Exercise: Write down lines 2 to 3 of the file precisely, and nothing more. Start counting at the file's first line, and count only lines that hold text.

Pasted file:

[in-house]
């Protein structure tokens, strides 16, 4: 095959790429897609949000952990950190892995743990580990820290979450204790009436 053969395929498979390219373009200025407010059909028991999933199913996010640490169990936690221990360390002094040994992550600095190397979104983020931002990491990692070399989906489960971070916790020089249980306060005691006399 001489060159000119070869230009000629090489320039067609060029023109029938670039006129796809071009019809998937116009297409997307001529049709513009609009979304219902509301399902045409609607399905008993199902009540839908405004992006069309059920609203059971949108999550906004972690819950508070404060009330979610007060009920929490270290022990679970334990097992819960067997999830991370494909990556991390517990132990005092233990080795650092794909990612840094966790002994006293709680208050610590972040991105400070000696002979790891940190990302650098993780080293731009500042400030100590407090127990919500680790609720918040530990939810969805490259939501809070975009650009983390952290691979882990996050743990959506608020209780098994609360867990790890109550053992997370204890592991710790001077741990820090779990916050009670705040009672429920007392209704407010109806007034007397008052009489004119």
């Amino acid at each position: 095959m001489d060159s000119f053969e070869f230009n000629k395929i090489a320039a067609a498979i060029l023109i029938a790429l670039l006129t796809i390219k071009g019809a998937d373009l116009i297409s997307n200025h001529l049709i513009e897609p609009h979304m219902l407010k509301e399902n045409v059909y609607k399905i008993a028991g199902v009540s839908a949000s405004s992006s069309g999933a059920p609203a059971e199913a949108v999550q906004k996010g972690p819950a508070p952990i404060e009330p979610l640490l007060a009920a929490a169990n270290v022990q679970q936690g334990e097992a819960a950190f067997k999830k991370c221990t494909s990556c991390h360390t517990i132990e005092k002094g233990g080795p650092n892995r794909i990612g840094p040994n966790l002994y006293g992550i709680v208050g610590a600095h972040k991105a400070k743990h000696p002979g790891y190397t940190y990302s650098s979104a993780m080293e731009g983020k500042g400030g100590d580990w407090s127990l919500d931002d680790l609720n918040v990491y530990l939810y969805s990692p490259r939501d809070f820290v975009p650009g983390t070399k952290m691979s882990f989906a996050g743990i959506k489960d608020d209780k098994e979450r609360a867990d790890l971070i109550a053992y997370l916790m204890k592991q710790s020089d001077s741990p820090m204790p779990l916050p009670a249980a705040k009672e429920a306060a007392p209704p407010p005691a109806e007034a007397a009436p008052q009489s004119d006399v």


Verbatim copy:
């Protein structure tokens, strides 16, 4: 095959790429897609949000952990950190892995743990580990820290979450204790009436 053969395929498979390219373009200025407010059909028991999933199913996010640490169990936690221990360390002094040994992550600095190397979104983020931002990491990692070399989906489960971070916790020089249980306060005691006399 001489060159000119070869230009000629090489320039067609060029023109029938670039006129796809071009019809998937116009297409997307001529049709513009609009979304219902509301399902045409609607399905008993199902009540839908405004992006069309059920609203059971949108999550906004972690819950508070404060009330979610007060009920929490270290022990679970334990097992819960067997999830991370494909990556991390517990132990005092233990080795650092794909990612840094966790002994006293709680208050610590972040991105400070000696002979790891940190990302650098993780080293731009500042400030100590407090127990919500680790609720918040530990939810969805490259939501809070975009650009983390952290691979882990996050743990959506608020209780098994609360867990790890109550053992997370204890592991710790001077741990820090779990916050009670705040009672429920007392209704407010109806007034007397008052009489004119």
């Amino acid at each position: 095959m001489d060159s000119f053969e070869f230009n000629k395929i090489a320039a067609a498979i060029l023109i029938a790429l670039l006129t796809i390219k071009g019809a998937d373009l116009i297409s997307n200025h001529l049709i513009e897609p609009h979304m219902l407010k509301e399902n045409v059909y609607k399905i008993a028991g199902v009540s839908a949000s405004s992006s069309g999933a059920p609203a059971e199913a949108v999550q906004k996010g972690p819950a508070p952990i404060e009330p979610l640490l007060a009920a929490a169990n270290v022990q679970q936690g334990e097992a819960a950190f067997k999830k991370c221990t494909s990556c991390h360390t517990i132990e005092k002094g233990g080795p650092n892995r794909i990612g840094p040994n966790l002994y006293g992550i709680v208050g610590a600095h972040k991105a400070k743990h000696p002979g790891y190397t940190y990302s650098s979104a993780m080293e731009g983020k500042g400030g100590d580990w407090s127990l919500d931002d680790l609720n918040v990491y530990l939810y969805s990692p490259r939501d809070f820290v975009p650009g983390t070399k952290m691979s882990f989906a996050g743990i959506k489960d608020d209780k098994e979450r609360a867990d790890l971070i109550a053992y997370l916790m204890k592991q710790s020089d001077s741990p820090m204790p779990l916050p009670a249980a705040k009672e429920a306060a007392p209704p407010p005691a109806e007034a007397a009436p008052q009489s004119d006399v």